Editorial | We’ll take ours without corporate interference | Drive-thrus | Whistler British Columbia

We’ll take ours without corporate interference

Whistler – Do you like going through the drive-through to get your coffee or to do your banking? So do we. It’s a nice, convenient alternative, especially when you’ve got kids in the car, to parking and hauling everyone out, doing your thing, and then packing everyone in again.

Increasingly, however, citizens are asking their communities’ leaders to consider banning drive-throughs — or at least future ones — because of the inordinate amount of greenhouse gases produced by the vehicles sitting in lineups. The vehicles are, after all, not really getting anywhere, and people standing in a similar lineup emit virtually no greenhouse gases.

The Vancouver Island community of Comox is the latest town in which the issue is being played out. There, according to the Comox Valley Record, a recent staff report looked at 18 different communities and how they deal with the issue, ranging from those who did not regulate drive-throughs, to those who limited where the could be built (such as Golden, where they’re only allowed along the Trans-Canada Highway) or banned them altogether (Qualicum Beach).

To us, the most interesting aspect of the whole debate is not that bans are being considered, but the way in which the corporate world is making its case for not banning or limiting them. In Comox, for example, a group called the Comox Valley Drive-Through Coalition is asking people to contact their lawmakers and express their opposition to a proposed ban on future drive-throughs. The owner of the local Tim Hortons is quoted in the Record as saying it’s a matter of “choice” for customers: “There’s a lot of people that have mobility issues… or they have children in the car, or they’re just in a hurry. Just the fact that drive-throughs exist show that people want them.”

Fair enough. However, the mere fact that this “coalition” is being led by businesses that already have drive-throughs raises our suspicion. Since no one at town hall is suggesting that existing windows be decommissioned, could it be that the business owners fear that that might be the next step? Or, perhaps, the folks back at head office for McDonald’s Canada or Tim Hortons are directing them to oppose this step out of fear that the movement will grow and prevent them, on a broad scale, from opening future drive-throughs, causing profits to fall?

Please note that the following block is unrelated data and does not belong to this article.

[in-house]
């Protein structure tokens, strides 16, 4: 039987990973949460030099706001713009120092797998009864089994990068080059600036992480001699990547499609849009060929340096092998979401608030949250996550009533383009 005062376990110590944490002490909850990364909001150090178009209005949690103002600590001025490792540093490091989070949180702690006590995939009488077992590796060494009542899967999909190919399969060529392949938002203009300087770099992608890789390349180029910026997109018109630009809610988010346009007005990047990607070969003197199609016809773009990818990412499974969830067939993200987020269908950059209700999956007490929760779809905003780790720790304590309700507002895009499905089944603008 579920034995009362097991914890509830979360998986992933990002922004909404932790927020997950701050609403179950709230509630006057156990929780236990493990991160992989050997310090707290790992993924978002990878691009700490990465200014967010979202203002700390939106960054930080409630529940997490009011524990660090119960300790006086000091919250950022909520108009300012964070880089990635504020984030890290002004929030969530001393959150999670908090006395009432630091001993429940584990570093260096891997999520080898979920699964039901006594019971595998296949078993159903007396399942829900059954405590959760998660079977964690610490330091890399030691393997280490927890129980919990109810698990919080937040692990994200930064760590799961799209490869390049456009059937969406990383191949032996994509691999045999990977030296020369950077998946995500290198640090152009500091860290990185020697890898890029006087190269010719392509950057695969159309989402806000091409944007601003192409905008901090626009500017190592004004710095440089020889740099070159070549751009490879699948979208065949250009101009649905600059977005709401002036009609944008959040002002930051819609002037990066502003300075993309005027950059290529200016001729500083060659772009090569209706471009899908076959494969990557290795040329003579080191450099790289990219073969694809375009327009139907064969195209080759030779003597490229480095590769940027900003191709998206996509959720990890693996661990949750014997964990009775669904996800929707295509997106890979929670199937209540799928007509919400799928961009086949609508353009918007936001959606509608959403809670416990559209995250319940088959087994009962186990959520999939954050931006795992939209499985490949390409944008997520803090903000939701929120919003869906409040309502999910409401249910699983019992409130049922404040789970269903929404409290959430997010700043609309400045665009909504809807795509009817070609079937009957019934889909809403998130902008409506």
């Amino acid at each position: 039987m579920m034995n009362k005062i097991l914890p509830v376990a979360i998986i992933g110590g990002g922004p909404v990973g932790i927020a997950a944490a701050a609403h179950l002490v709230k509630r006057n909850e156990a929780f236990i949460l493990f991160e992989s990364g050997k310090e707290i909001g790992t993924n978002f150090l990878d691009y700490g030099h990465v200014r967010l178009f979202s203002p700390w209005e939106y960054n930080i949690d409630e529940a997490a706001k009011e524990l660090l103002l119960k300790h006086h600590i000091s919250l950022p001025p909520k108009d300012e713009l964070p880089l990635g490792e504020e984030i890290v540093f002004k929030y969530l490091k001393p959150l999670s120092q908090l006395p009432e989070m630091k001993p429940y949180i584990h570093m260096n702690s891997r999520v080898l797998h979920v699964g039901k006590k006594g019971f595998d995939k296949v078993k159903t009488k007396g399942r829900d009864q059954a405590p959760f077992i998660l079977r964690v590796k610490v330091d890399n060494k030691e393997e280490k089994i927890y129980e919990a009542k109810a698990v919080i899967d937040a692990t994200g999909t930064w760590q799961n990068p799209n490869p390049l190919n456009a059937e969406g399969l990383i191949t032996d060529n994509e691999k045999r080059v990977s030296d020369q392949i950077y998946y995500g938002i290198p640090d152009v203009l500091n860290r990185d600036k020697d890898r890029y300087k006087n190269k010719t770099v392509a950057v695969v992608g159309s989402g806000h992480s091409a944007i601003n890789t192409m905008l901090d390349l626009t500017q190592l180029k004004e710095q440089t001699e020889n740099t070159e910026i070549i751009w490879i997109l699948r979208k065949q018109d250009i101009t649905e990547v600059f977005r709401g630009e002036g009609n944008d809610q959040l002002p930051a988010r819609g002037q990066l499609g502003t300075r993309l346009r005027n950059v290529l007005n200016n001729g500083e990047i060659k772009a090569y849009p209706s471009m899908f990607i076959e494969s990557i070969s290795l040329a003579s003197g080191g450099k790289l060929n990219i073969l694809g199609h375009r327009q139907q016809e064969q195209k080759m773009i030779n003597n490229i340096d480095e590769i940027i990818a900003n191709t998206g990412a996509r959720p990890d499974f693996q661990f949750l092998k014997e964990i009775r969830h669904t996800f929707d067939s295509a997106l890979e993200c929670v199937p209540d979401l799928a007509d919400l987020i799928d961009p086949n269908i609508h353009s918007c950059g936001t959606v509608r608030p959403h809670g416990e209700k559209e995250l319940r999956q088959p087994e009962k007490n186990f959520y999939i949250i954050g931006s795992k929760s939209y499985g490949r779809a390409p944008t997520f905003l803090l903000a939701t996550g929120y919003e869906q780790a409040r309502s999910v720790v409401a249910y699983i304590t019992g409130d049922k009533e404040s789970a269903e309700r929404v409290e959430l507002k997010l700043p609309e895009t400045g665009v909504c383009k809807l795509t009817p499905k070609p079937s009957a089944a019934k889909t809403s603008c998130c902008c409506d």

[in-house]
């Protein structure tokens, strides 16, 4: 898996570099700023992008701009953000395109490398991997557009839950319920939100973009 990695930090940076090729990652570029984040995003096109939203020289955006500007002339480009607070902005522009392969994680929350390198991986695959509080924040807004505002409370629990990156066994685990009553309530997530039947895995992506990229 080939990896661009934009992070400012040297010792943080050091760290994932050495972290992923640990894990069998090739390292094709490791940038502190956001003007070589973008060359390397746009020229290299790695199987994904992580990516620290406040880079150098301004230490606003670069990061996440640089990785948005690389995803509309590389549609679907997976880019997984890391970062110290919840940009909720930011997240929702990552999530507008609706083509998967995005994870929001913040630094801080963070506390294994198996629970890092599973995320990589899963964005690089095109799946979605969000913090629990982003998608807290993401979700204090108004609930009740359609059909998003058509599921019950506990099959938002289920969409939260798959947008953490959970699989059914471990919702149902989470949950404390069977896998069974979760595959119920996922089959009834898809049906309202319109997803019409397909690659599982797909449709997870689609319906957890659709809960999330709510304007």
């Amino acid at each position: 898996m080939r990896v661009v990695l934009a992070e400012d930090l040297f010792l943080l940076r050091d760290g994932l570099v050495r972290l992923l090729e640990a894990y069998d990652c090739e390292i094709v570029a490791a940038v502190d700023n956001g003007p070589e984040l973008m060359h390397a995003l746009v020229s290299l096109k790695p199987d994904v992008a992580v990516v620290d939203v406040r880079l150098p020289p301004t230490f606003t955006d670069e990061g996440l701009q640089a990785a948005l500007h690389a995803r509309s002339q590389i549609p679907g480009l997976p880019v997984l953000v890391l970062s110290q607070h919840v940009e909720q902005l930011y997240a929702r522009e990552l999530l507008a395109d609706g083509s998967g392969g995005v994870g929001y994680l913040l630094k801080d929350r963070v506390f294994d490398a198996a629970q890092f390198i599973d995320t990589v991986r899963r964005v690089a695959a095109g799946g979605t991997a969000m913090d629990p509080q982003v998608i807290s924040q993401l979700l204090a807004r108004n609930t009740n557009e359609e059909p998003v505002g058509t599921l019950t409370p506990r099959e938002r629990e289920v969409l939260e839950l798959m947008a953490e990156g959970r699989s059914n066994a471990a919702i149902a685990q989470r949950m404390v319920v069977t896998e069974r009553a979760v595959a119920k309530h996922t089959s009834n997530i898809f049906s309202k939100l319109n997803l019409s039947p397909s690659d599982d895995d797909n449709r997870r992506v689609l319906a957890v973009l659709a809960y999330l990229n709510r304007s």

The most onerous part of the corporate response to the growing anti-drive-through movement is the phenomenon in which the spin doctors try to cast doubt on the science of climate change as a way to oppose grassroots anti-climate-change measures. The Council of Canadians says tactics similar to those being used in Comox were first employed in Canada in response to a similar initiative in London, Ont. The Council is urging lawmakers in Comox to dismiss the corporate-led, pro-drive-through campaign.

“This strategy of ‘manufacturing scientific uncertainty’ comes directly from the industry’s denialism playbook,” Cory Morningstar, the Council’s London chapter president, said in a statement issued on Wednesday (July 1). “The industry invests big money for public relations campaign(s) to raise doubts about the increasingly definitive scientific evidence. They realize that if you could argue about the science, then you can stop municipalities from trying to address the problem.”

Personally, we’re convinced that while research into the speed with which climate change is accelerating is ongoing, the phenomenon is mostly human-caused and people can take action to slow or reverse its effects. Sitting in a drive-through lineup is no sort of God-given right. We’ll gladly give up the convenience if it means reducing the impact we have on the planet’s future.

In the meantime, we think vested corporate interests should butt out and let communities make these decisions on their own.


“Climate policy is characterized by the habituation of low expectations and a culture of failure. There is an urgent need to understand global warming and the tipping points for dangerous impacts that we have already crossed as a sustainability emergency that takes us beyond the politics of failure-inducing compromise. We are now in a race between climate tipping points and political tipping points.”
David Spratt, Philip Sutton, Climate Code Red, Australia, Published July, 2008


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